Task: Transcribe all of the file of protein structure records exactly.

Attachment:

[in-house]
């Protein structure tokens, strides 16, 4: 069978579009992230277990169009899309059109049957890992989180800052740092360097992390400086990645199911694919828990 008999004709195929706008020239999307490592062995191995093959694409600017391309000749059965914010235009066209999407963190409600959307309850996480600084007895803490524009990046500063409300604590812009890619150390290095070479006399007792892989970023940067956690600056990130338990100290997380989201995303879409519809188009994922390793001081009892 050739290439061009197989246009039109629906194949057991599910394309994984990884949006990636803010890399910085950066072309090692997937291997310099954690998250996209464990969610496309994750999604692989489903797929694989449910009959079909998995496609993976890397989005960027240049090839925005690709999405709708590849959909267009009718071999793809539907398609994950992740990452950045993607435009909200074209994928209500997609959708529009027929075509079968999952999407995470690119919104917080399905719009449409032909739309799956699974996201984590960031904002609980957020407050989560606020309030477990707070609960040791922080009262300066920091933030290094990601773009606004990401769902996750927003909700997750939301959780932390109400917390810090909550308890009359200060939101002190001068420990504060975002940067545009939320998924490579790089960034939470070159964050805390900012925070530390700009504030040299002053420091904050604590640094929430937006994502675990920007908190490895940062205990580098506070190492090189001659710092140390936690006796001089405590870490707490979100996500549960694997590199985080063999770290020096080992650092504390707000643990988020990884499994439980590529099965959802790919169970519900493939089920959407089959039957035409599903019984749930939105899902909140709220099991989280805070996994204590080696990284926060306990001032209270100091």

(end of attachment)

[in-house]
């Protein structure tokens, strides 16, 4: 069978579009992230277990169009899309059109049957890992989180800052740092360097992390400086990645199911694919828990 008999004709195929706008020239999307490592062995191995093959694409600017391309000749059965914010235009066209999407963190409600959307309850996480600084007895803490524009990046500063409300604590812009890619150390290095070479006399007792892989970023940067956690600056990130338990100290997380989201995303879409519809188009994922390793001081009892 050739290439061009197989246009039109629906194949057991599910394309994984990884949006990636803010890399910085950066072309090692997937291997310099954690998250996209464990969610496309994750999604692989489903797929694989449910009959079909998995496609993976890397989005960027240049090839925005690709999405709708590849959909267009009718071999793809539907398609994950992740990452950045993607435009909200074209994928209500997609959708529009027929075509079968999952999407995470690119919104917080399905719009449409032909739309799956699974996201984590960031904002609980957020407050989560606020309030477990707070609960040791922080009262300066920091933030290094990601773009606004990401769902996750927003909700997750939301959780932390109400917390810090909550308890009359200060939101002190001068420990504060975002940067545009939320998924490579790089960034939470070159964050805390900012925070530390700009504030040299002053420091904050604590640094929430937006994502675990920007908190490895940062205990580098506070190492090189001659710092140390936690006796001089405590870490707490979100996500549960694997590199985080063999770290020096080992650092504390707000643990988020990884499994439980590529099965959802790919169970519900493939089920959407089959039957035409599903019984749930939105899902909140709220099991989280805070996994204590080696990284926060306990001032209270100091």